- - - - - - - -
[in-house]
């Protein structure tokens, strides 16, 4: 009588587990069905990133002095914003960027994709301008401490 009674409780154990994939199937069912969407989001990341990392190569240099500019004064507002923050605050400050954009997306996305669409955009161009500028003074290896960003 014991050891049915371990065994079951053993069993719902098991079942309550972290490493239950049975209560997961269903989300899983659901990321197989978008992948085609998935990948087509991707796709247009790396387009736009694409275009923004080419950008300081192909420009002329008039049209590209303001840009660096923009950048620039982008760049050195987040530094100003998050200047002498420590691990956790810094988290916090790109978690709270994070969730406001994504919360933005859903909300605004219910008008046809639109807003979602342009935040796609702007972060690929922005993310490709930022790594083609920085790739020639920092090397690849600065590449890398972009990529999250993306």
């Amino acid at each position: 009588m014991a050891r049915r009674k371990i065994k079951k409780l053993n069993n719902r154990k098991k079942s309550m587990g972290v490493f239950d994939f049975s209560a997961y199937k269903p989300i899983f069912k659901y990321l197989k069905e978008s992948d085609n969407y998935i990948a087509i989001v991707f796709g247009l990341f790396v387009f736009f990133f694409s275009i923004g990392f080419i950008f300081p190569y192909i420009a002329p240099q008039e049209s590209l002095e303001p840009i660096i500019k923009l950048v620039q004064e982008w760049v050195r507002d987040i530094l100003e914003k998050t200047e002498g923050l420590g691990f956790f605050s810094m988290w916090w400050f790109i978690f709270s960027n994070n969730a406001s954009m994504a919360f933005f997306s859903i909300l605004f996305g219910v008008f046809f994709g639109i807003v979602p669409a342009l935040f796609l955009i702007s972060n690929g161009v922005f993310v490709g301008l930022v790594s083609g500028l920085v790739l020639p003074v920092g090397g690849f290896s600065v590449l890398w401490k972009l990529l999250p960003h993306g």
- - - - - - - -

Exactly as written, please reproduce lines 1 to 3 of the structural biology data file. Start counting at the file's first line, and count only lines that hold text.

[in-house]
């Protein structure tokens, strides 16, 4: 009588587990069905990133002095914003960027994709301008401490 009674409780154990994939199937069912969407989001990341990392190569240099500019004064507002923050605050400050954009997306996305669409955009161009500028003074290896960003 014991050891049915371990065994079951053993069993719902098991079942309550972290490493239950049975209560997961269903989300899983659901990321197989978008992948085609998935990948087509991707796709247009790396387009736009694409275009923004080419950008300081192909420009002329008039049209590209303001840009660096923009950048620039982008760049050195987040530094100003998050200047002498420590691990956790810094988290916090790109978690709270994070969730406001994504919360933005859903909300605004219910008008046809639109807003979602342009935040796609702007972060690929922005993310490709930022790594083609920085790739020639920092090397690849600065590449890398972009990529999250993306």
């Amino acid at each position: 009588m014991a050891r049915r009674k371990i065994k079951k409780l053993n069993n719902r154990k098991k079942s309550m587990g972290v490493f239950d994939f049975s209560a997961y199937k269903p989300i899983f069912k659901y990321l197989k069905e978008s992948d085609n969407y998935i990948a087509i989001v991707f796709g247009l990341f790396v387009f736009f990133f694409s275009i923004g990392f080419i950008f300081p190569y192909i420009a002329p240099q008039e049209s590209l002095e303001p840009i660096i500019k923009l950048v620039q004064e982008w760049v050195r507002d987040i530094l100003e914003k998050t200047e002498g923050l420590g691990f956790f605050s810094m988290w916090w400050f790109i978690f709270s960027n994070n969730a406001s954009m994504a919360f933005f997306s859903i909300l605004f996305g219910v008008f046809f994709g639109i807003v979602p669409a342009l935040f796609l955009i702007s972060n690929g161009v922005f993310v490709g301008l930022v790594s083609g500028l920085v790739l020639p003074v920092g090397g690849f290896s600065v590449l890398w401490k972009l990529l999250p960003h993306g």